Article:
Life imprisonment in England and Wales

In England and Wales, life imprisonment is a sentence which lasts until the death of the prisoner, although in most cases the prisoner will be eligible for parole (officially termed "early release") after a fixed period set by the judge. This period is known as the "minimum term" (previously known as the "tariff"). In some exceptionally grave cases however, a judge may order that a life sentence should mean life by making a "whole life order."

Murder has carried a mandatory life sentence in England and Wales since capital punishment was suspended in 1965.[1] There is currently no "first degree" or "second degree" murder definition. However there were two degrees of murder between 1957 and 1965, and there have recently been plans to introduce such a definition.[2]

Life imprisonment is only applicable to defendants aged 21 or over. Those aged between 18 and 20 are sentenced to custody for life. Those aged under 18 are sentenced to detention during Her Majesty's pleasure for murder, or detention for life for other crimes where life imprisonment is the sentence for adults. However people under 21 may not be sentenced to a whole life order, and so must become eligible for parole.

In addition to the sentences mentioned above are two other kinds of life sentence, imprisonment for public protection (for those over 18) and detention for public protection (for those under 18). These are for defendants whose crimes are not serious enough to merit a normal life sentence, but who are a danger to the public and so should not be released until the Parole Board decides they no longer represent a risk. Consequently a whole life order is not available for either of these sentences. (See Criminal Justice Act 2003 for details.)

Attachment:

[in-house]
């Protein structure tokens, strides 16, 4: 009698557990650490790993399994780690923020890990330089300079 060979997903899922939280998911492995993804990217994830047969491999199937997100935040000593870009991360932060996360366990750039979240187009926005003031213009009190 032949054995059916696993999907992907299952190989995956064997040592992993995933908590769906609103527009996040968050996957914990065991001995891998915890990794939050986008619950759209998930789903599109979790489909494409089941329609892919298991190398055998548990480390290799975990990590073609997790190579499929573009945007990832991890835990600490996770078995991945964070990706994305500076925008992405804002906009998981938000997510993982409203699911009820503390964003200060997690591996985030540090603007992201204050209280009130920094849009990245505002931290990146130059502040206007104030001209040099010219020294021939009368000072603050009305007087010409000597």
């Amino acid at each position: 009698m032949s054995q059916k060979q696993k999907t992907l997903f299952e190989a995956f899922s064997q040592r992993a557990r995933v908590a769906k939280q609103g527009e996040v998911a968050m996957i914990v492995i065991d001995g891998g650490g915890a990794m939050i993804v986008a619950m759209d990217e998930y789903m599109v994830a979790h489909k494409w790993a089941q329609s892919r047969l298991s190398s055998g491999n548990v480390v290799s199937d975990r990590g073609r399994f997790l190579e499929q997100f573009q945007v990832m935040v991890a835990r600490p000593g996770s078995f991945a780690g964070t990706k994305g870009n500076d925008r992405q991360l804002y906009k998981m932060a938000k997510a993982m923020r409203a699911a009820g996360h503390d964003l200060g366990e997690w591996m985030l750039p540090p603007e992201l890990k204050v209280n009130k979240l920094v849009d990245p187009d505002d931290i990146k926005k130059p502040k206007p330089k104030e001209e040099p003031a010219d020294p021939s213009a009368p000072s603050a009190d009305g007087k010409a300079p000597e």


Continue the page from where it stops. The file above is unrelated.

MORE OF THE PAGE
When life imprisonment gradually replaced the death penalty as punishment for murderers, firstly for those whose sentences were commuted and later for those whose crimes were not aggravated in the terms of the Homicide Act 1957, it was fairly common for those sentenced to life to be released in around ten to fifteen years.[3] After the death penalty was abolished, it came to be seen as necessary for longer sentences to be imposed, especially in cases such as the Moors Murders and the Massacre of Braybrook Street. An additional factor leading to longer incarceration was that the average natural lifespan of the British population has grown at the same time as very long sentences have been implemented in the absence of the death penalty.

The Criminal Justice Act 2003

Formerly, the Home Secretary reserved the right to set the "tariff" or minimum length of term for prisoners sentenced to life imprisonment. However in November 2000 politicians were stripped of this power in relation to defendants aged under 18, following an appeal to the European Court of Human Rights by the murderers of James Bulger.[4]

In November 2002 a similar decision in relation to adult offenders followed a successful challenge by convicted double murderer Anthony Anderson. Anderson had been sentenced to life imprisonment in 1988 with a recommended minimum term of 15 years, but the Home Secretary later informed him that he would have to serve at least 20 years. The House of Lords ruled that this was incompatible with his human rights.[5][6] This judgment was upheld by the European Court of Human Rights. Since then, judges have set minimum terms and only the Court of Appeal or the Supreme Court of the United Kingdom can make any amendments to the sentence. Though politicians can no longer decide how long a life sentence prisoner spends behind bars, the Attorney General still has the power to petition the Court of Appeal in a bid to increase any prison terms which are seen as unduly lenient.